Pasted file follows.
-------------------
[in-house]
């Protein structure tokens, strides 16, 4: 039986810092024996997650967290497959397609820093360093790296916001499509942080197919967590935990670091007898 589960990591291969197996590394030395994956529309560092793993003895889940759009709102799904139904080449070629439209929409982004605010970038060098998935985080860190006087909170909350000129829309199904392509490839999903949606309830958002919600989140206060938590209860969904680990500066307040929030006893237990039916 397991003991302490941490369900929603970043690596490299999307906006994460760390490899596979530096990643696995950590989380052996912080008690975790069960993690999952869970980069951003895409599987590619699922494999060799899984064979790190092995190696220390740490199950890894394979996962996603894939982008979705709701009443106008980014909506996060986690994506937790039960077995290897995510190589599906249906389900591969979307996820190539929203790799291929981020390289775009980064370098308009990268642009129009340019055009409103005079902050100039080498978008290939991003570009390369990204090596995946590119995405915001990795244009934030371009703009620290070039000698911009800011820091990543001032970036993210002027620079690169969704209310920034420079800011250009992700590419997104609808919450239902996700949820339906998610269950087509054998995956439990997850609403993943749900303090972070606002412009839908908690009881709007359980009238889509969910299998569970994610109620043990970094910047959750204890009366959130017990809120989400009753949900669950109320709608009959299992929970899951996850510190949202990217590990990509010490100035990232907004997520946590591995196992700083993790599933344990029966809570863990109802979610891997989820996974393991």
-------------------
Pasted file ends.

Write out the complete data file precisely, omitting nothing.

[in-house]
């Protein structure tokens, strides 16, 4: 039986810092024996997650967290497959397609820093360093790296916001499509942080197919967590935990670091007898 589960990591291969197996590394030395994956529309560092793993003895889940759009709102799904139904080449070629439209929409982004605010970038060098998935985080860190006087909170909350000129829309199904392509490839999903949606309830958002919600989140206060938590209860969904680990500066307040929030006893237990039916 397991003991302490941490369900929603970043690596490299999307906006994460760390490899596979530096990643696995950590989380052996912080008690975790069960993690999952869970980069951003895409599987590619699922494999060799899984064979790190092995190696220390740490199950890894394979996962996603894939982008979705709701009443106008980014909506996060986690994506937790039960077995290897995510190589599906249906389900591969979307996820190539929203790799291929981020390289775009980064370098308009990268642009129009340019055009409103005079902050100039080498978008290939991003570009390369990204090596995946590119995405915001990795244009934030371009703009620290070039000698911009800011820091990543001032970036993210002027620079690169969704209310920034420079800011250009992700590419997104609808919450239902996700949820339906998610269950087509054998995956439990997850609403993943749900303090972070606002412009839908908690009881709007359980009238889509969910299998569970994610109620043990970094910047959750204890009366959130017990809120989400009753949900669950109320709608009959299992929970899951996850510190949202990217590990990509010490100035990232907004997520946590591995196992700083993790599933344990029966809570863990109802979610891997989820996974393991």